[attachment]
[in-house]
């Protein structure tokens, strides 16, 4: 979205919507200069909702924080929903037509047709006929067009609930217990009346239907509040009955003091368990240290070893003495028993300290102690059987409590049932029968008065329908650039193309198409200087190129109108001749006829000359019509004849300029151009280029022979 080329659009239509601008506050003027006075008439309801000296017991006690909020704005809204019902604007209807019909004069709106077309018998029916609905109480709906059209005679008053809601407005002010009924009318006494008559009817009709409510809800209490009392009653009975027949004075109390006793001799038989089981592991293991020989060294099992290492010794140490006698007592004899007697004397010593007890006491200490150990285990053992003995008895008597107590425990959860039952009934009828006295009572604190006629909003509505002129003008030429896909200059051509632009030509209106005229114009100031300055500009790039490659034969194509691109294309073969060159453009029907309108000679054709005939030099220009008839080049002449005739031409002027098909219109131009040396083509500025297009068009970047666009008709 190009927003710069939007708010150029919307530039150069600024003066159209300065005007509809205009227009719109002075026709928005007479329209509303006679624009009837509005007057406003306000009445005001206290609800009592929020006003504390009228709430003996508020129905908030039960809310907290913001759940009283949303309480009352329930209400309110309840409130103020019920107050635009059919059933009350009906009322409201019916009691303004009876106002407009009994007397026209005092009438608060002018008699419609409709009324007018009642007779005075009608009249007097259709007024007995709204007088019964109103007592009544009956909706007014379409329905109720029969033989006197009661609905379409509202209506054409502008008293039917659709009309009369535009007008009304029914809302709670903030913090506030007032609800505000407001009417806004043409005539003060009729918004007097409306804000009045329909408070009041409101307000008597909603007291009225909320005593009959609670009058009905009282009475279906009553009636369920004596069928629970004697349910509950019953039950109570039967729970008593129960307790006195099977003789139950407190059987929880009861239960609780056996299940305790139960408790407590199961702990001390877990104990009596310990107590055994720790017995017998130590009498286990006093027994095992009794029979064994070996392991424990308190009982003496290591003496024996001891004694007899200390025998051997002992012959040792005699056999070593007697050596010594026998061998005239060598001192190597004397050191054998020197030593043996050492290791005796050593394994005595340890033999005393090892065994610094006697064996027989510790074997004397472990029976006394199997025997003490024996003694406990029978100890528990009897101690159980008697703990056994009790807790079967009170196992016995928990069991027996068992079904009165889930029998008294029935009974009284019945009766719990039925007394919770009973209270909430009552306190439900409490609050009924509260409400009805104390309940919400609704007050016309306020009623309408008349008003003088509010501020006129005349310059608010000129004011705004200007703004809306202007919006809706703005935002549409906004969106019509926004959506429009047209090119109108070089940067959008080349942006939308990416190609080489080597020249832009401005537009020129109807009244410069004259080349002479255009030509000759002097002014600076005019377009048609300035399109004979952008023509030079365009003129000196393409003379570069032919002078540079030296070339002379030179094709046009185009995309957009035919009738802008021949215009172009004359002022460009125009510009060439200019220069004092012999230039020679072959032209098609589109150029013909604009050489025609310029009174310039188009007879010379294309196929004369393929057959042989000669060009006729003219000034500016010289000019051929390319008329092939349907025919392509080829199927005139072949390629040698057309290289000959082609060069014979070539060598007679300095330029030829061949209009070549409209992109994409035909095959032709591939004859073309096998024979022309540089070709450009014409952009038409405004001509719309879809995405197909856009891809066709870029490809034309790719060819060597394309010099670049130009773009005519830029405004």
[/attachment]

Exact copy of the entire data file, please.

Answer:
[in-house]
């Protein structure tokens, strides 16, 4: 979205919507200069909702924080929903037509047709006929067009609930217990009346239907509040009955003091368990240290070893003495028993300290102690059987409590049932029968008065329908650039193309198409200087190129109108001749006829000359019509004849300029151009280029022979 080329659009239509601008506050003027006075008439309801000296017991006690909020704005809204019902604007209807019909004069709106077309018998029916609905109480709906059209005679008053809601407005002010009924009318006494008559009817009709409510809800209490009392009653009975027949004075109390006793001799038989089981592991293991020989060294099992290492010794140490006698007592004899007697004397010593007890006491200490150990285990053992003995008895008597107590425990959860039952009934009828006295009572604190006629909003509505002129003008030429896909200059051509632009030509209106005229114009100031300055500009790039490659034969194509691109294309073969060159453009029907309108000679054709005939030099220009008839080049002449005739031409002027098909219109131009040396083509500025297009068009970047666009008709 190009927003710069939007708010150029919307530039150069600024003066159209300065005007509809205009227009719109002075026709928005007479329209509303006679624009009837509005007057406003306000009445005001206290609800009592929020006003504390009228709430003996508020129905908030039960809310907290913001759940009283949303309480009352329930209400309110309840409130103020019920107050635009059919059933009350009906009322409201019916009691303004009876106002407009009994007397026209005092009438608060002018008699419609409709009324007018009642007779005075009608009249007097259709007024007995709204007088019964109103007592009544009956909706007014379409329905109720029969033989006197009661609905379409509202209506054409502008008293039917659709009309009369535009007008009304029914809302709670903030913090506030007032609800505000407001009417806004043409005539003060009729918004007097409306804000009045329909408070009041409101307000008597909603007291009225909320005593009959609670009058009905009282009475279906009553009636369920004596069928629970004697349910509950019953039950109570039967729970008593129960307790006195099977003789139950407190059987929880009861239960609780056996299940305790139960408790407590199961702990001390877990104990009596310990107590055994720790017995017998130590009498286990006093027994095992009794029979064994070996392991424990308190009982003496290591003496024996001891004694007899200390025998051997002992012959040792005699056999070593007697050596010594026998061998005239060598001192190597004397050191054998020197030593043996050492290791005796050593394994005595340890033999005393090892065994610094006697064996027989510790074997004397472990029976006394199997025997003490024996003694406990029978100890528990009897101690159980008697703990056994009790807790079967009170196992016995928990069991027996068992079904009165889930029998008294029935009974009284019945009766719990039925007394919770009973209270909430009552306190439900409490609050009924509260409400009805104390309940919400609704007050016309306020009623309408008349008003003088509010501020006129005349310059608010000129004011705004200007703004809306202007919006809706703005935002549409906004969106019509926004959506429009047209090119109108070089940067959008080349942006939308990416190609080489080597020249832009401005537009020129109807009244410069004259080349002479255009030509000759002097002014600076005019377009048609300035399109004979952008023509030079365009003129000196393409003379570069032919002078540079030296070339002379030179094709046009185009995309957009035919009738802008021949215009172009004359002022460009125009510009060439200019220069004092012999230039020679072959032209098609589109150029013909604009050489025609310029009174310039188009007879010379294309196929004369393929057959042989000669060009006729003219000034500016010289000019051929390319008329092939349907025919392509080829199927005139072949390629040698057309290289000959082609060069014979070539060598007679300095330029030829061949209009070549409209992109994409035909095959032709591939004859073309096998024979022309540089070709450009014409952009038409405004001509719309879809995405197909856009891809066709870029490809034309790719060819060597394309010099670049130009773009005519830029405004």